Disability Resource Center

scf.edu/DisabilityResourceCenter

email: drc@scf.edu

SCF Bradenton
941-752-5295
941-751-8179 TTY or
Student Services Center (Bldg. 1, Rm. 219)

SCF Venice
941-408-1448
941-480-3420 TTY
Student Services Center (Bldg. 100, Rm. 162)

The disability resource center (DRC) is committed to ensuring equal access to College programs, services and activities for qualified students with disabilities. The DRC assists students with disabilities through the provision of reasonable accommodations, information, resources, services and skill development. The DRC promotes student self-advocacy through collaboration with faculty, staff and SCF campus resources.

SCF is committed to the spirit and the letter of the Americans with Disabilities Act (ADA), the ADA Amendment Act (ADAAA) and the Rehabilitation Act of 1973. SCF has instituted various administrative policies, procedures and practices to provide meaningful access for individuals with disabilities.

The disability resource center (DRC) has established a comprehensive plan for responding to all requests for the provision of accommodations (adaptive devices and/or auxiliary staff and services) to meet the individual and unique needs of individuals with disabilities. Examples include note taker services, testing accommodations, assistive technology, American Sign Language interpreting, course substitution and equipment loan (tape recorders, personal amplification systems, calculators, reading pens, etc.). Students must provide sufficient documentation of a disability, meet with the DRC coordinator to develop an individualize accommodation plan, and work collaboratively with faculty and DRC staff.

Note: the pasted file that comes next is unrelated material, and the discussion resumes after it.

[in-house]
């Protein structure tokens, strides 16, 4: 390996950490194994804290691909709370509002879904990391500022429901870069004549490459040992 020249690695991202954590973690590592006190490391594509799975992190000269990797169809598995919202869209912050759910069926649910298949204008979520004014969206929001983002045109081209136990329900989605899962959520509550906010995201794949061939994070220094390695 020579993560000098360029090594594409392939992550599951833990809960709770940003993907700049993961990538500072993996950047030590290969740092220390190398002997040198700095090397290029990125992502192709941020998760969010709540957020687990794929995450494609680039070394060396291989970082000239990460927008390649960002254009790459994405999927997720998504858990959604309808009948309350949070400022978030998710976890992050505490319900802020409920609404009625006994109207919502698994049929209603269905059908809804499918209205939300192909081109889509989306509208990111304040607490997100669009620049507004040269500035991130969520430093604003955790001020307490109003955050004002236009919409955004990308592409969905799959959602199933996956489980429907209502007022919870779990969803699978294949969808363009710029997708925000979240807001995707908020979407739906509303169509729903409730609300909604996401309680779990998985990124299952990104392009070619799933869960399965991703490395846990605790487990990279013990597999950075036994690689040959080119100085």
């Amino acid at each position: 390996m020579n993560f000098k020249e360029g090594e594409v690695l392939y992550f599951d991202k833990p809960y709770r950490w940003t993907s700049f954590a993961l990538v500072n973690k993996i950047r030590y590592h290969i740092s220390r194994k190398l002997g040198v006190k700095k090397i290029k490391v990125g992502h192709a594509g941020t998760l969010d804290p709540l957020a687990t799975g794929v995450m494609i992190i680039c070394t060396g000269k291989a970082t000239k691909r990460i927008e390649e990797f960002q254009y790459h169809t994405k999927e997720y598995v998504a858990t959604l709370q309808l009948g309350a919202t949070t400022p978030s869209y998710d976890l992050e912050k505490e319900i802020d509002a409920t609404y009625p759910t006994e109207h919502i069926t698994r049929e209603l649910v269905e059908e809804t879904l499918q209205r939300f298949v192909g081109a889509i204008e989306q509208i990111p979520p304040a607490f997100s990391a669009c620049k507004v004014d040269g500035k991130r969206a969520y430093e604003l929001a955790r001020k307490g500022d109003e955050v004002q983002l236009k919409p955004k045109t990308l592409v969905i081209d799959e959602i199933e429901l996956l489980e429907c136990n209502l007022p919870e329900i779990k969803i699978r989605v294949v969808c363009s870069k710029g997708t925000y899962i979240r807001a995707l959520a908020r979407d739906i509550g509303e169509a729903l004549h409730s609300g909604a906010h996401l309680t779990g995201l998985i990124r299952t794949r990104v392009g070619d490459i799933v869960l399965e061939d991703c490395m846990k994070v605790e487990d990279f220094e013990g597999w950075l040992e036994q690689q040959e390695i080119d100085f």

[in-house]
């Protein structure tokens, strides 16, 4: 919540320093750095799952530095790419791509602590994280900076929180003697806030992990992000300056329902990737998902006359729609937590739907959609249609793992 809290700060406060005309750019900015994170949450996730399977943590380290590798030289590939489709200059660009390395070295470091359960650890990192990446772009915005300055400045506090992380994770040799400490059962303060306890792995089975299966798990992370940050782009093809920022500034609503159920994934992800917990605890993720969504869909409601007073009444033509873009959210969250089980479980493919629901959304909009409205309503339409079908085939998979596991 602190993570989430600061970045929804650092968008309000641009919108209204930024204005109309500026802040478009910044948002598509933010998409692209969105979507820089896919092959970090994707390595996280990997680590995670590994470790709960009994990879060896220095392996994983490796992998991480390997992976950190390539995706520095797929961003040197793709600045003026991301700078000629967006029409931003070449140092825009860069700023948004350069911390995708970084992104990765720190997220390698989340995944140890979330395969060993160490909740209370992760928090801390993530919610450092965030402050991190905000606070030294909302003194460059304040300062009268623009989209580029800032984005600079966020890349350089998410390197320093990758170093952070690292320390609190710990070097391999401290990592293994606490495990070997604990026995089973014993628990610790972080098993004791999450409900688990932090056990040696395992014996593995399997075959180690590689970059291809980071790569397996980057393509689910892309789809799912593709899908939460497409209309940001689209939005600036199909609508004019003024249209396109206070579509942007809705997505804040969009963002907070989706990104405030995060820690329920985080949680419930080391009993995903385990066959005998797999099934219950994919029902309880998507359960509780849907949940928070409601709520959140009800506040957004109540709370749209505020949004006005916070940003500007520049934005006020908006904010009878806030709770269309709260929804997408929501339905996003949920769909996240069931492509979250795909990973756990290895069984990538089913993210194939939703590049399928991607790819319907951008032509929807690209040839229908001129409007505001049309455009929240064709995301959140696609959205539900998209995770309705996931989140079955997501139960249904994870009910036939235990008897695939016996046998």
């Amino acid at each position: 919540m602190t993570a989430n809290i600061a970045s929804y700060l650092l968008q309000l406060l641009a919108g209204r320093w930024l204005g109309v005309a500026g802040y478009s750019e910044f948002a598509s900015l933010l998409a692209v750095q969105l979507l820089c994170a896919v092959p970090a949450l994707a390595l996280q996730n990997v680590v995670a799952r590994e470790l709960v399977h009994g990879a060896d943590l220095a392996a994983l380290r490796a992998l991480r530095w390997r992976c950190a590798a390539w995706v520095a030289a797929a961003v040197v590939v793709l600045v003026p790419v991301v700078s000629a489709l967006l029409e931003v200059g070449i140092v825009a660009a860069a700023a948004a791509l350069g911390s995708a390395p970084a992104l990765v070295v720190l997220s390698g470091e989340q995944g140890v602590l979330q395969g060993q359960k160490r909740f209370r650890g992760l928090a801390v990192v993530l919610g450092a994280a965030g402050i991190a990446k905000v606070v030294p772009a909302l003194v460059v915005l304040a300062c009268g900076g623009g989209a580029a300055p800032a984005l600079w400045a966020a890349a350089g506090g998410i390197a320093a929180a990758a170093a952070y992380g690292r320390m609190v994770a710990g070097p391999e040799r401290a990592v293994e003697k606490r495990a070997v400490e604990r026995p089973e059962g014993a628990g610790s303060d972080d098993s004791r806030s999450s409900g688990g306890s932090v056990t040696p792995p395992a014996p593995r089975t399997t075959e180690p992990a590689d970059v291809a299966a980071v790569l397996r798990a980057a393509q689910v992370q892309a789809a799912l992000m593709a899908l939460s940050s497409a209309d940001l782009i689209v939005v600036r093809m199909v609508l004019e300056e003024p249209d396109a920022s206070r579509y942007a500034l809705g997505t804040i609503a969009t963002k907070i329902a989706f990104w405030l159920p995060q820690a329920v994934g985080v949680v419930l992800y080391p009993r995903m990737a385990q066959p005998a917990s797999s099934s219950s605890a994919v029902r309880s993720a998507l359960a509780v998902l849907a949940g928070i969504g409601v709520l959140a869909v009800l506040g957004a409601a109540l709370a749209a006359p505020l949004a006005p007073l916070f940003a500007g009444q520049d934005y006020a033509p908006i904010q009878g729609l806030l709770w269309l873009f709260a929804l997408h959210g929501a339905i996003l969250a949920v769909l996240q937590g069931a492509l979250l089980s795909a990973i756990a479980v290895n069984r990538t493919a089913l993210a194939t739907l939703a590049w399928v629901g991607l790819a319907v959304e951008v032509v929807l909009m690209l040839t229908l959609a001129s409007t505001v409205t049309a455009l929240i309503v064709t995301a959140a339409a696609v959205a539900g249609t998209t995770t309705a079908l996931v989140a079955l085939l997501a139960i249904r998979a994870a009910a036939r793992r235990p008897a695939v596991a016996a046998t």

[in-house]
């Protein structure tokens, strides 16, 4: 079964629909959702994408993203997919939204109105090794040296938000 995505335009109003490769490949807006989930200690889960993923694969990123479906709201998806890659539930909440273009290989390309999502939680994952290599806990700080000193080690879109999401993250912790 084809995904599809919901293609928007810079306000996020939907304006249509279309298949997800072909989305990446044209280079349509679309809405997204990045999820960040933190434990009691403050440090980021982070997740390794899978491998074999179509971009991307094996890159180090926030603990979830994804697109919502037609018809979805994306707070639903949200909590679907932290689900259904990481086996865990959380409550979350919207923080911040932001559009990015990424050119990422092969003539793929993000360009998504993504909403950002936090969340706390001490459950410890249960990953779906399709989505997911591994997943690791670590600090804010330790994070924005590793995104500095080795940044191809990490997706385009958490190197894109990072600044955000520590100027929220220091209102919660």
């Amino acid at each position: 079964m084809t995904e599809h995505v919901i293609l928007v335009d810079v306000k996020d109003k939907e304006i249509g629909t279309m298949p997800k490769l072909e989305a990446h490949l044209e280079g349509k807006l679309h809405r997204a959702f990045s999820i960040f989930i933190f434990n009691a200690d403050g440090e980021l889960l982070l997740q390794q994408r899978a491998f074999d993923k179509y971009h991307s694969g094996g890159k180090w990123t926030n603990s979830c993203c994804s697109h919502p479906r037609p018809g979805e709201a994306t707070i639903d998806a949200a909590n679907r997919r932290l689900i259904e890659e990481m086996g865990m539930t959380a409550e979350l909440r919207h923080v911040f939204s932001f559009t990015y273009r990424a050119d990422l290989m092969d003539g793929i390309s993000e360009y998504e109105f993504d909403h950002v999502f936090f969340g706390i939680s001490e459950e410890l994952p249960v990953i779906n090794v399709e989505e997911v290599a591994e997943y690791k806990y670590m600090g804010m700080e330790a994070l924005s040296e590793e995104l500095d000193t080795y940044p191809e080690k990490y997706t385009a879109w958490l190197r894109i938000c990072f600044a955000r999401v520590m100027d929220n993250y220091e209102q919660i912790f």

All disability information is confidential and cannot be shared with other students, organizations, instructors or administrators. Disability information or accommodations are not revealed on grade reports, transcripts or degrees.